‘Super-athlete’ cockroaches have larger respiratory systems, study finds
Male cockroaches benefit from a hidden physical trait in the fight for a female, according to a new study – a larger respiratory system.
Biologists from Anglia Ruskin University filmed aggressive interactions between male Madagascan hissing cockroaches.
When two males were put together in containers, the one with the larger respiratory volume tended to be the dominant fighter, they found.
The study authors say these ‘super athletes’ may benefit from greater oxygen intake, helping them prevail in physical mating battles.
But initially, in the eyes of its opponent, the ‘super athlete’ appears at first glance to be an even match.
Photograph of a male wide-horned hissing cockroach (Gromphadorhina oblongonota). Researchers say: ‘the ability to effectively deliver oxygen to the tissues may enhance fighting ability by allowing longer-lasting aerobic respiration’
‘Our study found that some cockroaches have much larger respiratory capacities than others, allowing them to dominate these contests,’ said study author Dr Sophie Mowles at Anglia Ruskin University (ARU).
‘The increased ability to effectively deliver oxygen to their body tissue may enhance the fighting ability of these dominant males.
‘When studying contest behaviour it is important to consider not just the physical weaponry used by species, or the combative behaviours they employ, but also the underlying physiology that allows this energetically costly behaviour to take place.’
Animal contests are usually won by the larger opponent, and smaller males often avoid a physical fight if it detects the rival has the clear physical advantage.
‘Larger size confers greater advantage during fights, including greater muscle power and thus greater strength,’ Dr Mowles and her colleagues say in their research paper.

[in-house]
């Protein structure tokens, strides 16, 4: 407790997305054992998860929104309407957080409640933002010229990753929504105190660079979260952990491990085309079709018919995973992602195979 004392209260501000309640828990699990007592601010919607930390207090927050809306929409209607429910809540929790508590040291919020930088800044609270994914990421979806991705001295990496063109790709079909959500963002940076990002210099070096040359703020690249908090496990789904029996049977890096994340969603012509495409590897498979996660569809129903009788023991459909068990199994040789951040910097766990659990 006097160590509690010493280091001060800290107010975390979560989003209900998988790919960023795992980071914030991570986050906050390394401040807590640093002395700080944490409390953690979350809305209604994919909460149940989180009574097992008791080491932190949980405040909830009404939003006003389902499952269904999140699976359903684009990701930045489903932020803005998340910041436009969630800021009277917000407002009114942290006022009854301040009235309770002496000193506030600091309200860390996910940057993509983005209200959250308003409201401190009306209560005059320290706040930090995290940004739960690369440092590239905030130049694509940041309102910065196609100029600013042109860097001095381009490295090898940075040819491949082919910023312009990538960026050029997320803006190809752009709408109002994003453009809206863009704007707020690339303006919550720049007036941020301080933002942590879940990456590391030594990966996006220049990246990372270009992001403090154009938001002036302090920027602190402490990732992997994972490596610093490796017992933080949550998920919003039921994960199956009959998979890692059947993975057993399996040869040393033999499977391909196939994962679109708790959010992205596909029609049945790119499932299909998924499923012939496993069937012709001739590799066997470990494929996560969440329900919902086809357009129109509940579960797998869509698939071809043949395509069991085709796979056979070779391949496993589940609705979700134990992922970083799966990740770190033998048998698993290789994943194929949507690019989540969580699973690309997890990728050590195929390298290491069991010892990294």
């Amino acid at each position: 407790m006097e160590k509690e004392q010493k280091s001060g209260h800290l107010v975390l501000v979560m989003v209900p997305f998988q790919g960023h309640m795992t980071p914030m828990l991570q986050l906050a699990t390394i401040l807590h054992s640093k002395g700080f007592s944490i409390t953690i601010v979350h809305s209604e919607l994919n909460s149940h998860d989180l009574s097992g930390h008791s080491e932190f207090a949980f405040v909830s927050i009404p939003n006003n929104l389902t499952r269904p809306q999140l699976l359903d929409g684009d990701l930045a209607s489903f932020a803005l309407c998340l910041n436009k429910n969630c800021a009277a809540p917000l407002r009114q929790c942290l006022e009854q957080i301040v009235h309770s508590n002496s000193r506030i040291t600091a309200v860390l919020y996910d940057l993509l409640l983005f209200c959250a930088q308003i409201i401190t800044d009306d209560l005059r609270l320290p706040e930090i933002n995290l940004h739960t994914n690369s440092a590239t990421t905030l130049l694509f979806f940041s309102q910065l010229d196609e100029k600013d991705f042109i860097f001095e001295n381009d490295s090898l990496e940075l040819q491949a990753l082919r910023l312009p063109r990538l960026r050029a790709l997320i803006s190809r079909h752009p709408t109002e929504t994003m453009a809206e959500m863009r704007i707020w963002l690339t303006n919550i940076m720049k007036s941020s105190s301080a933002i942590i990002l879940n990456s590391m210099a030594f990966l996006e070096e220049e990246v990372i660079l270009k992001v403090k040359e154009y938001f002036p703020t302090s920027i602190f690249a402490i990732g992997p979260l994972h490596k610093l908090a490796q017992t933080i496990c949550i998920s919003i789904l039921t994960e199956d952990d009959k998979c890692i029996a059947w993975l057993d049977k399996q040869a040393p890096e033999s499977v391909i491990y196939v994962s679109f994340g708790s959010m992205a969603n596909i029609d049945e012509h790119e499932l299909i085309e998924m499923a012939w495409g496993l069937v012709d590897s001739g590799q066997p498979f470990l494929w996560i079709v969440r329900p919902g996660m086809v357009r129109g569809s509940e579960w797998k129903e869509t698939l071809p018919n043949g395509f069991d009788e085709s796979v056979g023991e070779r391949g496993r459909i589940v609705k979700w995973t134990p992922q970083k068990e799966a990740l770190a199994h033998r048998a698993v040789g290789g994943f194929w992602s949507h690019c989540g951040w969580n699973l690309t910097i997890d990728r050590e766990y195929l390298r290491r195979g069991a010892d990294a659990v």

However, when competitor size is similar, what’s giving one male the advantage over the other become harder to establish.
For their study, the experts actually used two species of Madagascan hissing cockroaches – the wide-horned cockroach (Gromphadorhina oblongonota) and the flat-horned cockroach (Aeluropoda insignis).
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A 2019 study found that German cockroaches, the most common species of the insect in the world, are developing cross-resistance to numerous insecticides.
Not only were researchers in some cases unable to reduce cockroach numbers during a six-month study period, even when combining different insecticides, but they found the insects’ resistance increased up to six-fold within one generation.
‘This is a previously unrealised challenge in cockroaches,’ said Purdue University professor Michael Scharf.
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In all, 46 G. oblongonota males were used, resulting in 23 contests, while for A. insignis there were 38 males, resulting in 19 contests.
Cockroaches were closely matched for size so there were no visible differences in their fighting capabilities – what’s known as their resource holding potential (RHP).
Contests were carried out in clear acrylic chambers between 9am and 3pm under red lighting to promote natural behaviours in these nocturnal animals.
Generally, male wide-horned hissing cockroaches use their pronotal horns as they compete for females through vigorous contests, often butting and flipping their male opponents onto their backs.
Encounters also involve ‘low aggression’ behaviour including repeated approaches towards the opponent, which may retreat or adopt a low posture to guard against being overturned.
During the battles, actions reflecting these dominant and submissive behaviours were scored for each animal.
Interactions were recorded and terminated after 20 minutes had elapsed or once a clearly dominant individual emerged.
This was defined as when one cockroach (‘the subordinate’) attempted to escape the other, necessitating the separation of the contestants for ethical reasons.